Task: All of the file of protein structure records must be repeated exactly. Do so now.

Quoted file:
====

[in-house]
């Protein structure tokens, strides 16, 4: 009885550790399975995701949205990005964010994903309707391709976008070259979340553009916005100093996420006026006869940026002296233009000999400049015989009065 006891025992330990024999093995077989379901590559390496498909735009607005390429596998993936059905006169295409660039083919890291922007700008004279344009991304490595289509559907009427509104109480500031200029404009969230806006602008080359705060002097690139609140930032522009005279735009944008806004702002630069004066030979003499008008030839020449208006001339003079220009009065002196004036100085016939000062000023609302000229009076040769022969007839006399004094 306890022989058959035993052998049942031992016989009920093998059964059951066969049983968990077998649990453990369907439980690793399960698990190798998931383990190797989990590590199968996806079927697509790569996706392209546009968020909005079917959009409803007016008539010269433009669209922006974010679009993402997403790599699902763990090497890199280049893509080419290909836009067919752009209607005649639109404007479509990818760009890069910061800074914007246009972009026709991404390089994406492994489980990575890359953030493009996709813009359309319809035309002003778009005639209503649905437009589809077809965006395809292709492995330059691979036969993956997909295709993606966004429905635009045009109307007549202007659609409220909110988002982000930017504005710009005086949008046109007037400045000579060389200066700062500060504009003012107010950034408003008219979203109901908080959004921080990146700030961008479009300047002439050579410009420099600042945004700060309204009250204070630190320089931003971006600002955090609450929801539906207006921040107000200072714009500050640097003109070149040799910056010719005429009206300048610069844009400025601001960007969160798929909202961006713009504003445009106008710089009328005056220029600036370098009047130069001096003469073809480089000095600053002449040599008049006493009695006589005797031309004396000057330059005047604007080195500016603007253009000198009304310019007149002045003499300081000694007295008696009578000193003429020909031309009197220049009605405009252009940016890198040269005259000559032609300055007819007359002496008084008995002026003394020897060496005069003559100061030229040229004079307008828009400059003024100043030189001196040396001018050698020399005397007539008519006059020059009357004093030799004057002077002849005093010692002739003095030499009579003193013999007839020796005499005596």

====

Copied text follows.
[in-house]
């Protein structure tokens, strides 16, 4: 009885550790399975995701949205990005964010994903309707391709976008070259979340553009916005100093996420006026006869940026002296233009000999400049015989009065 006891025992330990024999093995077989379901590559390496498909735009607005390429596998993936059905006169295409660039083919890291922007700008004279344009991304490595289509559907009427509104109480500031200029404009969230806006602008080359705060002097690139609140930032522009005279735009944008806004702002630069004066030979003499008008030839020449208006001339003079220009009065002196004036100085016939000062000023609302000229009076040769022969007839006399004094 306890022989058959035993052998049942031992016989009920093998059964059951066969049983968990077998649990453990369907439980690793399960698990190798998931383990190797989990590590199968996806079927697509790569996706392209546009968020909005079917959009409803007016008539010269433009669209922006974010679009993402997403790599699902763990090497890199280049893509080419290909836009067919752009209607005649639109404007479509990818760009890069910061800074914007246009972009026709991404390089994406492994489980990575890359953030493009996709813009359309319809035309002003778009005639209503649905437009589809077809965006395809292709492995330059691979036969993956997909295709993606966004429905635009045009109307007549202007659609409220909110988002982000930017504005710009005086949008046109007037400045000579060389200066700062500060504009003012107010950034408003008219979203109901908080959004921080990146700030961008479009300047002439050579410009420099600042945004700060309204009250204070630190320089931003971006600002955090609450929801539906207006921040107000200072714009500050640097003109070149040799910056010719005429009206300048610069844009400025601001960007969160798929909202961006713009504003445009106008710089009328005056220029600036370098009047130069001096003469073809480089000095600053002449040599008049006493009695006589005797031309004396000057330059005047604007080195500016603007253009000198009304310019007149002045003499300081000694007295008696009578000193003429020909031309009197220049009605405009252009940016890198040269005259000559032609300055007819007359002496008084008995002026003394020897060496005069003559100061030229040229004079307008828009400059003024100043030189001196040396001018050698020399005397007539008519006059020059009357004093030799004057002077002849005093010692002739003095030499009579003193013999007839020796005499005596």